Dealing With Insurance Companies
When you've been injured, you'll usually be looking to the other person's insurance to collect damages for your injury. If the other person doesn't have insurance or doesn't have enough insurance, you may be relying on your own insurance company to pay your damages. Either way, dealing with an insurance adjuster can be frustrating and downright scary. That's why it's a good idea to hire a lawyer to help you communicate effectively with the insurance company.
You can expect your lawyer to kick off the negotiation process by notifying the people responsible that you're hurt and will be filing a claim for your damages.
Your lawyer will then thoroughly investigate the circumstances of your injury. You can help your lawyer by providing copies of the:
- Police report
- Traffic tickets given to the other person
- Photos of the scene of the accident
- Names, addresses and phone numbers of any witnesses and what they saw
- Medical records and bills
- Photos of your injuries
- Wage stubs proving how much you made at the time of the accident and how much work time you missed due to your injury
You'll also want to provide your lawyer with any other documentation you may have showing how your injury has negatively impacted your life.
Your lawyer will not want to begin serious negotiation with the insurance company until your injuries have stabilized enough to know what the permanent effects will be. This can sometimes take months or even years. Don't pressure your lawyer into negotiating prematurely with the insurance company, as you are the one who will be hurt if your claim is settled before you know the full extent of your injuries.
After collecting all the information regarding your injury, your lawyer will write what's called a "demand letter" to the insurance company. This letter will explain:
- Why the other person is responsible for your injuries
- The extent of your injuries and how you're likely to be affected by them in the future
- What type of medical treatment you've had and will need to have in the future and how much it will cost
- How much income you've already lost and will lose in the future
- Any other damages you've suffered as a result of the accident.
- The settlement package sent to the adjuster will include all the documentation you've given your lawyer to support your claim.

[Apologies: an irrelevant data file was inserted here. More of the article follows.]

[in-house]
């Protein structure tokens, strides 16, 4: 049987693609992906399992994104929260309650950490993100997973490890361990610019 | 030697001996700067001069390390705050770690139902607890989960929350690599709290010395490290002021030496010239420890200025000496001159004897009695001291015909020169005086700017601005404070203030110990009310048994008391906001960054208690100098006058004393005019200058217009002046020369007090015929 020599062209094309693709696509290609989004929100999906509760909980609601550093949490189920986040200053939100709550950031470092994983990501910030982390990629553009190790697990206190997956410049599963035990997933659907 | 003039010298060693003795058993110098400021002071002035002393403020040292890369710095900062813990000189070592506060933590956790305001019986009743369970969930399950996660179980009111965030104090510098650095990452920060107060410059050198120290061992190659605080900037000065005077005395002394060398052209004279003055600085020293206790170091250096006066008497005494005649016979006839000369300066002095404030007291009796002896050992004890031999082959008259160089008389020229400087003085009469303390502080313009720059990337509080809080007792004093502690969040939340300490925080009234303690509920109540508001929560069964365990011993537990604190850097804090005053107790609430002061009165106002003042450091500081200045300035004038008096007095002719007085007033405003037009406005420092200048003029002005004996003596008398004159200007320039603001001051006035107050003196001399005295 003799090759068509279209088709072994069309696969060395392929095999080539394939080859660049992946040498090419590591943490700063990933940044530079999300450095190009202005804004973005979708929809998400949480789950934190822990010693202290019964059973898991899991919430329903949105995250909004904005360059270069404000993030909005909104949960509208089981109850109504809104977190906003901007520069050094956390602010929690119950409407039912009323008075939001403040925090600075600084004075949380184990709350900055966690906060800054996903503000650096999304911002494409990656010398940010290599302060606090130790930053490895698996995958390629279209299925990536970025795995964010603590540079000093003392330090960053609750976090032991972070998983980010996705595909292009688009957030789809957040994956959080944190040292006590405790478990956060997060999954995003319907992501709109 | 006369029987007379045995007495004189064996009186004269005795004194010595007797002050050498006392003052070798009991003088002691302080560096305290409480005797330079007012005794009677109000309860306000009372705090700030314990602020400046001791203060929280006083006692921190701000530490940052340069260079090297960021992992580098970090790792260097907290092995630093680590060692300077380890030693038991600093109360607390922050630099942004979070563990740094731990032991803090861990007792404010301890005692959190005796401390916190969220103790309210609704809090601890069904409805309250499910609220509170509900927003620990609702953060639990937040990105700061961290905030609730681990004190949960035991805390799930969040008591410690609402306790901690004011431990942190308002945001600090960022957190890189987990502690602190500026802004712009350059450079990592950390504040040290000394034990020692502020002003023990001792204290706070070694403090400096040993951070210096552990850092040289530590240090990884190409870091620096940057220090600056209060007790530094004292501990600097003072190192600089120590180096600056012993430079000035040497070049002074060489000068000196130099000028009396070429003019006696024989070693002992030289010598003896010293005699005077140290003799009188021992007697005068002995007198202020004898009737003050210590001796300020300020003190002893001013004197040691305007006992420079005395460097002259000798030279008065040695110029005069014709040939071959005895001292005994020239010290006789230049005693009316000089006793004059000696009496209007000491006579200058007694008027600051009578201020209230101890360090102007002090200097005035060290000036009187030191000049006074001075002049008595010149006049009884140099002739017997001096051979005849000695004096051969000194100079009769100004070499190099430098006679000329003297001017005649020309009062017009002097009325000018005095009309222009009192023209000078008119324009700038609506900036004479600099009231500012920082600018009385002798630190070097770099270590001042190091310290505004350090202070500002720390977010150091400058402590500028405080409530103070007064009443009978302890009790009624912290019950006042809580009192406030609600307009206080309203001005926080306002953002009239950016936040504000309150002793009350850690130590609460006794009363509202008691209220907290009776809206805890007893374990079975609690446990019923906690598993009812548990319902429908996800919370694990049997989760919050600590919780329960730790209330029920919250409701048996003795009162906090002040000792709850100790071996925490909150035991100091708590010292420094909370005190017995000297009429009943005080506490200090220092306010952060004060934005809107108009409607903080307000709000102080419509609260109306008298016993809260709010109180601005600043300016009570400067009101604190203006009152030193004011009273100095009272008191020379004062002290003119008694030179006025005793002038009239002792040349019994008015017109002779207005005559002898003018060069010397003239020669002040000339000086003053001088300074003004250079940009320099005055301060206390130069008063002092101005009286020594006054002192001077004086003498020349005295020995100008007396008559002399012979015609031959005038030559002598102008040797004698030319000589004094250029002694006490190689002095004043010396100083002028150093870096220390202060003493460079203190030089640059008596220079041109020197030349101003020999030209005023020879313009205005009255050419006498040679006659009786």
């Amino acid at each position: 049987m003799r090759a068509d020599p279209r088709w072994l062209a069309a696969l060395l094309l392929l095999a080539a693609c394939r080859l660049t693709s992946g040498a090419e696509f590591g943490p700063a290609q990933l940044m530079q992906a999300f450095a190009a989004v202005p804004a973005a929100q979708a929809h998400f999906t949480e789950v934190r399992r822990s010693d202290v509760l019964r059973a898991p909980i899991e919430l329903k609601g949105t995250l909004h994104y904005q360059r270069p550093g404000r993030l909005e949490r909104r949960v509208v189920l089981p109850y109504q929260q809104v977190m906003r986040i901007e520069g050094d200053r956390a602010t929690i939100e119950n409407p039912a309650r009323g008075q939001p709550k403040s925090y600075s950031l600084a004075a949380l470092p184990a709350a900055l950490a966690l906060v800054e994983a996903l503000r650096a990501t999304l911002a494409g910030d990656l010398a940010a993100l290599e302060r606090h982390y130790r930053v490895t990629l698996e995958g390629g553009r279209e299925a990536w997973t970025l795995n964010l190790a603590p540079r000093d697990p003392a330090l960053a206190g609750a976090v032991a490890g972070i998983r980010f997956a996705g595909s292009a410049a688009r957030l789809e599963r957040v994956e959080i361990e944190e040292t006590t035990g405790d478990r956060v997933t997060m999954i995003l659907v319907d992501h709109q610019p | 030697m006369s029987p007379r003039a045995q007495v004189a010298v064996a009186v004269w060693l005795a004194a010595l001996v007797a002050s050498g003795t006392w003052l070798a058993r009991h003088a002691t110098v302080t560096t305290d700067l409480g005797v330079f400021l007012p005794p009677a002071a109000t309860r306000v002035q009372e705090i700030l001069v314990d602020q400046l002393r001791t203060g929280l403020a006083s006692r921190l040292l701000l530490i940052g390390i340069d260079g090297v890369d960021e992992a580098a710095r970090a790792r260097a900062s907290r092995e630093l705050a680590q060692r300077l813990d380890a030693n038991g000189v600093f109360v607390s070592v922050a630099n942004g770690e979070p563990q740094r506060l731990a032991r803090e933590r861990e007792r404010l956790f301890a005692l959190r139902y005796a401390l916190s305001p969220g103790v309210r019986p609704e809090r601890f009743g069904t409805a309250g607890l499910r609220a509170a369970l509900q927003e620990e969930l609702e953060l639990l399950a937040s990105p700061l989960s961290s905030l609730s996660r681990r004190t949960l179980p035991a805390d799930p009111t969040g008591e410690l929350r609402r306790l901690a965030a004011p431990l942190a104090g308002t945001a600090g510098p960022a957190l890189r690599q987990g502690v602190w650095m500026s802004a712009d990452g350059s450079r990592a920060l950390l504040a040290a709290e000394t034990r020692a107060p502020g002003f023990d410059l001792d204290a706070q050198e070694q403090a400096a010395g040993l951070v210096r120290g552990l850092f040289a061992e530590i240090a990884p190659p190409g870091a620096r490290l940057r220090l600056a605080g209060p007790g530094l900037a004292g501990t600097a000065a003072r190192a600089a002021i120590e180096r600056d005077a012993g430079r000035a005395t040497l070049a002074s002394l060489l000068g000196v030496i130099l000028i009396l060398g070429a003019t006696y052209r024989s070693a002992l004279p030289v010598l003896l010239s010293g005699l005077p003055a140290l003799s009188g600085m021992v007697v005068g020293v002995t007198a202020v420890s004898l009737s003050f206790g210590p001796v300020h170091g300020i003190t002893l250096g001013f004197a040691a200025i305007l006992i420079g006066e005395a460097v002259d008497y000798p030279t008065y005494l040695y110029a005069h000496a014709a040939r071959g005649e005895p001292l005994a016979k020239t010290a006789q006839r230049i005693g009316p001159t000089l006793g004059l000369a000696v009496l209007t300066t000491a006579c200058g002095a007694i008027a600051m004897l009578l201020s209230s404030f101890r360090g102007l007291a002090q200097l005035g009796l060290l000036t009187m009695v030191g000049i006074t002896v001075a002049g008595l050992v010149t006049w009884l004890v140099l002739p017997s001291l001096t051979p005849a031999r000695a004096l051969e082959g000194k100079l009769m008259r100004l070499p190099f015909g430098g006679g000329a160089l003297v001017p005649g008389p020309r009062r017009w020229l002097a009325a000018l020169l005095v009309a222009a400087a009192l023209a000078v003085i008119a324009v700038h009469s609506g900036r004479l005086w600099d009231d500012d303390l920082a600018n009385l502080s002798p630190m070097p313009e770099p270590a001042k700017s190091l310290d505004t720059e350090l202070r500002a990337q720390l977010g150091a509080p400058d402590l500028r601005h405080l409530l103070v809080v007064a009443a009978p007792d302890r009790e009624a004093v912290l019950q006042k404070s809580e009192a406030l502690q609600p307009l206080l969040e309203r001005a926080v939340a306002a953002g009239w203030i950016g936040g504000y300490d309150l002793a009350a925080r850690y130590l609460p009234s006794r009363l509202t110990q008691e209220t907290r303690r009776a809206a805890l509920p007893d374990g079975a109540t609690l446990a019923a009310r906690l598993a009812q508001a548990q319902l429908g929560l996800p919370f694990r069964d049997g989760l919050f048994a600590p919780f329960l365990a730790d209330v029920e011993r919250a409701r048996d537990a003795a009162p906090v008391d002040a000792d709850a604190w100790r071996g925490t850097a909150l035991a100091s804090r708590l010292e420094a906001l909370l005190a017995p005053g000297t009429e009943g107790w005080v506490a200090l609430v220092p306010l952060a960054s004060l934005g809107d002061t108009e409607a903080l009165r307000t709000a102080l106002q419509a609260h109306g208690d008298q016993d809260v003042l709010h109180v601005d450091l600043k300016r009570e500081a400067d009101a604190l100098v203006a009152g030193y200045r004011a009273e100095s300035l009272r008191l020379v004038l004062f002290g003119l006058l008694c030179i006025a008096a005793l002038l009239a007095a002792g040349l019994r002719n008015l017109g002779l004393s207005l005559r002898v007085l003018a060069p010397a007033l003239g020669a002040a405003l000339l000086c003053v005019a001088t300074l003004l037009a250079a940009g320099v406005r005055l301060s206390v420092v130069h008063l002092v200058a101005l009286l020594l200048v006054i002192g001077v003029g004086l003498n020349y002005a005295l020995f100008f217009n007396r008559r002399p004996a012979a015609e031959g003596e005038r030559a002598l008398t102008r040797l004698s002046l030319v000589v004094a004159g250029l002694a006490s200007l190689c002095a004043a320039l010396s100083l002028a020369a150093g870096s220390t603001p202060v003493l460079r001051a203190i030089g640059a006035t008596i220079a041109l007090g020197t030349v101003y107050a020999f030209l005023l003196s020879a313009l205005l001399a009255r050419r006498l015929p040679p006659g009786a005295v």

Your lawyer will likely end the demand letter with a demand for a specific sum of money to settle your claim. You and your lawyer will already have an idea of how much you think your claim is reasonably worth, but chances are that your lawyer will ask for as much as twice that amount from the insurance company, in order to allow for some room to negotiate downward as talks with the insurance company continue.
It may take a month or two for the insurance company to respond to your lawyer's initial demand letter. It's important to realize that insurance companies are big bureaucracies and profit-making centers. There are many layers of management within an insurance company and the adjuster who handles your claim will have to wade through many channels to get authority to make you an offer or up an offer after an initial offer has been made. Negotiations will likely move very slowly, as your lawyer and the adjuster talk back and forth.
The adjuster will probably make an offer to settle your claim for far less than the amount you requested in your demand letter. Your lawyer will then suggest an amount lower than your original demand but higher than what the adjuster has offered. This process will continue until your lawyer and the adjuster hit on a settlement amount that everyone can live with.
When your lawyer and the insurance adjuster have come to an agreement on how much you'll be paid, your lawyer will write a confirming letter to the adjuster, which will include a specific date by which you expect to receive payment from the insurance company.
When you receive the settlement check, you'll have to sign a written document that releases the insurance company from any further liability for the accident. Your lawyer will help you read through this release and answer any questions you may have about what the release covers.
Your lawyer will likely take his or her attorney's fees out of the settlement check before you receive what's due to you. You should expect your lawyer to give you a detailed accounting of any costs deducted from your payment, and answer any questions you may have about how he or she calculated their fee.
The big majority of insurance claims are settled at the adjuster level. If your lawyer and the insurance adjuster are unable to settle your case, however, it will be necessary to take it to trial.